Loved it but I thought Affleck's acting was the weakest part. Plus Mendez was Hispanic. Would it have killed him to employ an actor of color?
Can't wait to see it! Found this cool video of No Diggity played entirely by saxophones - yeh even the drums! It's called Saxapella - http://www.youtube.com/watch?v=3dRrhDPGcto.
Fair point, caab.
And jw9788a, I *wanted* to like WALTZ. Glad Sarah Polley, Michelle Williams et al. found a more receptive viewer in you.
I think her having three occupations is pretty accurate for a 30-something today - a lot of my friends do more than one thing and I have lawyer, band manager/vocalist, and blogger on my list of income streams...
Love the angle you took on this review, but I really liked Waltz!
One more note on this. I received very firm text messages from Indy photographer Jeremy Lange about this review, which read in part:
Lauren Greenfield "has made her career tackling female body issue topics from child beauty pageants to bulimia... She is one of the preeminent photojournalists of the last 20 years. Not war, but serious projects on domestic issues mostly as they relate to women."
Again, the insufficient characterization of her work in the review is my doing, not the writer's.
This is a wonderful film, by the way.
As the editor of the review, let me speak to this: You're correct that Greenfield has worked in the social-documentary vein. The characterization of her as a fashion photographer was intended, not as a slight, but as a reflection of the circumstances under which she met Jackie Siegel. As recounted in the film's press notes, Greenfield was on assignment for the fashion magazine ELLE to photograph the fashion designer Donatella Versace when she met Siegel, who had been flown in for the occasion as one of Versace's most valued customers.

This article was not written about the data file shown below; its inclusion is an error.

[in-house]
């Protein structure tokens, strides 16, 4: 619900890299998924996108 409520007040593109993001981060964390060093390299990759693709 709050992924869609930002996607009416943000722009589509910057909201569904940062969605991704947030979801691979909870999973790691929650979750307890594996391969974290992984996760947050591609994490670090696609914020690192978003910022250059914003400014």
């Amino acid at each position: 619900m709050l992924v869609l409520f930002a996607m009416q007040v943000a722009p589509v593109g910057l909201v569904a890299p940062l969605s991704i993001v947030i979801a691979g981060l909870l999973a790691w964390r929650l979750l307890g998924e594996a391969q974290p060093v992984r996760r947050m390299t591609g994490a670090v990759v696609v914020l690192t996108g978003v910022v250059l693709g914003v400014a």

Greenfield has worked within and without the fashion industry, and it's a credit to the complexity of her work that the line between being a "fashion" photographer and a "social-documentary" photographer isn't always clear. For example, there's this: http://vimeo.com/9417665.
Perhaps calling her a "photographer" would be most precise.
Wait a minute! "Greenfield, a fashion photographer, . . ." ??? I'm sure you meant "Greenfield, a renowned social-documentary photographer. . ."
Thanks for writing, David. I thought it was interesting that Calvin created a perfectly perfect girlfriend on the first try, and that this incarnation of Ruby was sufficiently independent to extract herself from the relationship.
I think I might have been more interested in how the film played out if Calvin had had to figure out how to woo her back. Without spoiling the ending for those who haven't seen it, I don't think what happened there represents a true comeuppance.
Clearly Ruby was never meant to be a complex character. Calvin's mania and anguish were the main protags/an tags here. I think it got dark when needed, as in the final scene after the party, which was quite uncomfortable.. And it was an inventive look at the notion of male-control in relationships, an often overlooked issue in current media, unless it involves more intense physical or emotional abuse. Ultimately, Calvin's breakdowns led to breakthroughs, and we hope he has learned through them.
I do agree re the scene with the mom and Mort. Antonio Bandera's presence garnered the biggest laugh, but otherwise that whole situation seemed sort of pointless, unless I'm missing something. You're right, the scene with Jessica (True Bloods most sexy) was a show-stealer. Her emotion and insight articulated our growing concerns with the generally likable Calvin.